Romero, vying to be the Mariners’ right-handed bat off the bench and backup first baseman, is hitting .480 this spring with two doubles, a home run, seven RBI with a .500 on-base percentage.
TEMPE, Ariz. — With a maturing approach at the plate that has resulted in line drives being sprayed around Cactus League parks, Stefen Romero has forced his way into the conversation for the Mariners’ right-handed-hitting backup/platoon spot at first base.
The competition had seemed to narrow into a two-person race between Dae-Ho Lee and Jesus Montero. Now Romero is in contention for one of the few openings on the Mariners’ projected 25-man roster.
“He’s swung the bat really well, and he’s certainly in the mix for that spot,” manager Scott Servais said before Tuesday’s game against the Angels at Tempe Diablo Stadium.
Mariners 4, Angels 4
Notable: At Tempe Diablo Stadium, it appeared Dario Pizzano would be the hero for the Mariners. The outfield prospect hit a solo homer in the top of the ninth inning to break a 3-3 tie and put the Mariners up 4-3. But teammate Jonathan Aro couldn’t hold the lead in the bottom of the inning, giving up a leadoff triple to Craig Gentry and a one-out sacrifice fly to Geovany Soto that tied the score. The teams chose not to play extra innings.
Player of the game: Designated hitter Dae-Ho Lee went 2 for 3 with an RBI single and a double. Lee raised his average to .286 this spring.
Quotable: “We did some good things offensively today. Dae-Ho Lee swung the bat well. He had a nice double against Joe Smith, who is an accomplished big-league reliever and is tough on righties. So there were some good things.” — Manager Scott Servais.
On tap: The Mariners return to Peoria Stadium on Wednesday to face the San Francisco Giants. Right-hander Hisashi Iwakuma will make his third start of the spring, and the Giants will go with right-hander Jeff Samardzija. First pitch is at 1:10 p.m., and the game will be televised by ROOT Sports.
Romero strengthened his position in the game, going 3 for 4 with three singles and a hard line-out to left field in his final plate appearance. He’s hitting .480 (12 for 25) this spring with two doubles, a home run, seven RBI with a .500 on-base percentage.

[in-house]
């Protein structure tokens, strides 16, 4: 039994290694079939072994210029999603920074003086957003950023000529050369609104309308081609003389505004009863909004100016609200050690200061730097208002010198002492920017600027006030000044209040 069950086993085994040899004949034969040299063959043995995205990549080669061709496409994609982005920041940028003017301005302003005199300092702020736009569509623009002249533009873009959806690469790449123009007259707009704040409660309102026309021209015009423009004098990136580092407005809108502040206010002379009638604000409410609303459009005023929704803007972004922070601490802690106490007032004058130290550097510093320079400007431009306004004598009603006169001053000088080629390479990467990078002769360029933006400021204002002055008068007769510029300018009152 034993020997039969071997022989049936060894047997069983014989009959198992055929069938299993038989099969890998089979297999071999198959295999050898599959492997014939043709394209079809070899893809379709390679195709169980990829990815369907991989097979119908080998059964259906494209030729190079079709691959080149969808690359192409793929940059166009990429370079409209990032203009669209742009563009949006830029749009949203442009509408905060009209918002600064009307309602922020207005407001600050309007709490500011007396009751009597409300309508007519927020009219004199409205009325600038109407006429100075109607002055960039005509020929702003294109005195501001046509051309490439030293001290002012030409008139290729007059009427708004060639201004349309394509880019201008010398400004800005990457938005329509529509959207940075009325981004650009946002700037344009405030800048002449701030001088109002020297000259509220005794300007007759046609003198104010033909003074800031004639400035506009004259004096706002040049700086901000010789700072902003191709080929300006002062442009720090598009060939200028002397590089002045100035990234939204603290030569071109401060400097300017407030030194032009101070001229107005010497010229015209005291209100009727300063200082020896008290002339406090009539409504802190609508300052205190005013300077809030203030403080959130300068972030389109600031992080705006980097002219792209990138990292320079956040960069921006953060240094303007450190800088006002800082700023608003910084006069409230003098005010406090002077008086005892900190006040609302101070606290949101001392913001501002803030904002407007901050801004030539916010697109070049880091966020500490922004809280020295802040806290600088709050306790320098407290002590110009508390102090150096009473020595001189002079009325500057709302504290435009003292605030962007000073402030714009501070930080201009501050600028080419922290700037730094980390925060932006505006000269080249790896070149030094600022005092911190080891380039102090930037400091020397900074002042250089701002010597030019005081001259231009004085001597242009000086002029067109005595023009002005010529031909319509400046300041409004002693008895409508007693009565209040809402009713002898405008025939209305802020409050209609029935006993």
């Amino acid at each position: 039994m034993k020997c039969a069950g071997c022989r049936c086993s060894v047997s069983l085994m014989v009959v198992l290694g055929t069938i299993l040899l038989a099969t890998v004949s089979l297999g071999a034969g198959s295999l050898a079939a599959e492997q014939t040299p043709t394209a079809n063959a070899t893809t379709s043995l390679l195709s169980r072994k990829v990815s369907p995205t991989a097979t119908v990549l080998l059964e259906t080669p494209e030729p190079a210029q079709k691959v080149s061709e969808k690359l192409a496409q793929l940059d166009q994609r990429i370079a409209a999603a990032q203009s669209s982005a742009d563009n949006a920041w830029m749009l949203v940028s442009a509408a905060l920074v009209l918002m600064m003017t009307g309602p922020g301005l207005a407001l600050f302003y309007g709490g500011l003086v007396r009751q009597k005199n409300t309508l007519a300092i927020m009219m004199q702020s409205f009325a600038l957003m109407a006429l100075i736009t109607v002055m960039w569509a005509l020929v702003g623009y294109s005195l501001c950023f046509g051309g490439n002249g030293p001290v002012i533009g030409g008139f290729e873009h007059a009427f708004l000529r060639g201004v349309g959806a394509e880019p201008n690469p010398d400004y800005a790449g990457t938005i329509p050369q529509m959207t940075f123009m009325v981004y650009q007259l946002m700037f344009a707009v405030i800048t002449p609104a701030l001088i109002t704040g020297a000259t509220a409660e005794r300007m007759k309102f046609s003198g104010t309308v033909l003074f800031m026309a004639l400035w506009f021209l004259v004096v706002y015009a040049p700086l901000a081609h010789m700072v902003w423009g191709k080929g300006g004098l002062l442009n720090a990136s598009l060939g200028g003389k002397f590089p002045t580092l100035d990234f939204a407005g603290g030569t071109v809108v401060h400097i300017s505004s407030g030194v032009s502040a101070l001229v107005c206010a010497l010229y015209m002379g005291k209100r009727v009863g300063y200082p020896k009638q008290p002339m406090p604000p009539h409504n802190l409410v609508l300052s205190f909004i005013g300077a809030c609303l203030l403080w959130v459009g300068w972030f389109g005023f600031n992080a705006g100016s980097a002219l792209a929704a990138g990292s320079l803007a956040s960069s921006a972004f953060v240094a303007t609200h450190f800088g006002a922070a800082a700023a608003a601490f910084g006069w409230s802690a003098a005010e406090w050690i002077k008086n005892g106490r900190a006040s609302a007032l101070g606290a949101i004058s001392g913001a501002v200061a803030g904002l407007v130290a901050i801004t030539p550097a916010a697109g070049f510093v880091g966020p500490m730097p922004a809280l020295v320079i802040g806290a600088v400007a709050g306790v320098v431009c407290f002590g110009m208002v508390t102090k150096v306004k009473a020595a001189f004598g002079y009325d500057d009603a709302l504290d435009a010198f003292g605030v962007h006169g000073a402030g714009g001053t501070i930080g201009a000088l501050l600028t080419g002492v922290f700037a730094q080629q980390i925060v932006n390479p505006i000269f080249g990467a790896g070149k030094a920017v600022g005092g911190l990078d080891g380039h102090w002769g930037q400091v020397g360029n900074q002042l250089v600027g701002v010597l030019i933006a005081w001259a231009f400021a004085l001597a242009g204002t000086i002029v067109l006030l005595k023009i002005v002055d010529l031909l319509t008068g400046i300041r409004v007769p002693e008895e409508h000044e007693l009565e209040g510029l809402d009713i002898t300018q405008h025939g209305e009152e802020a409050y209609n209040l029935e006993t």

Most Read Stories
- 2017 NFL draft: Live Seahawks updates from the second and third rounds
- Seahawks trade with Falcons, 49ers to move out of first round of 2017 NFL Draft, now have 10 picks WATCH
- Billionaire Paul Allen pledges $30M toward permanent housing for Seattle’s homeless
- Starbucks' Dragon Frappuccino is new 'secret' drink craze
- Highway 99 tolling: Here's how much you could pay, according to new analysis
“I’m making all-right contact,” he said. “I’m just trying to see the ball in the middle of the plate, something up. If it’s an offspeed pitch or a fastball, I’m going to put my ‘A’ swing on it. Those ‘pitcher’s’ pitches,’ I’m just trying to lay off them. Because those are the ones in the past I would swing and miss at or pop up and get myself out.”
Romero always has been an aggressive hitter. In past years with Class AAA Tacoma, he loved to ambush first pitches. It helped him succeed there. He’s a career .296 hitter with an .843 OPS in 245 games with the Rainiers.
But he has refined his knowledge of the strike zone and controlled the aggression, knowing it was necessary to succeed at the big-league level. He struggled when given a similar platoon role in left field to start the 2014 season, hitting .192 with a .533 OPS in 73 MLB games. He realized he needed to adjust.
“Just try to stay in your zone, have an approach and never want to give an at-bat away is the biggest way I’ve grown,” he said. “Every at-bat counts, every pitch counts. I don’t want to be lackadaisical and sleep on any pitch. Because that one pitch you sleep on might be the one you could have hit out.”
Romero isn’t up there looking for walks; he wants pitches he can hit as hard as possible.
“You can’t completely change who you are,” he said. “You never want to be timid at the plate. You always want to be aggressive. If that first pitch is right down the middle of the plate, that might be the only pitch you get. So why not put your ‘A’ swing on it? I just understand pitches I want to hit now.”
That approach works for Servais.
“It’s the consistency of his at-bats,” Servais said. “It’s not up there just dead-head hacking. He usually has a plan. Situationally, he’s done a very good job of getting guys in from third. His two-strike approach has been very good. It’s consistent, competitive at-bats.”
In the field, Romero had an error-free game at first base and made a beautiful diving stop on a ground ball down the line off the bat of Daniel Nava in the bottom of the second. Romero scrambled to his feet and touched first for the third out.
“I just reacted and put a glove on it,” he said. “In my mind, I thought that had to be foul. But I didn’t hear anything, so I just kept going.”
Romero wasn’t surprised he made the play. He isn’t a complete novice at first base. Sure, he’s played the position in only five games — three starts — in his professional career. But at Oregon State he usually started at third base and played first base often.
“In a three-game series, I would play at least one game at first base,” he said. “There were a lot of games where I would start the game at third and then I go over to first and they’d bring someone off the bench at third for defensive purposes.”
Romero is playing so well that even his remaining minor-league option might not be a hindrance. Montero is out of options, and Lee has an opt-out in his contract for the end of March. Sending Romero to Class AAA Tacoma as an insurance policy and giving Lee or Montero a chance would be a common baseball move. But Romero is playing better than his competitors, and his ability to play both corner-outfield spots and run the bases at a better level gives him a different advantage.
“Whatever role they tell me to do,” he said, “that’s what I will do.”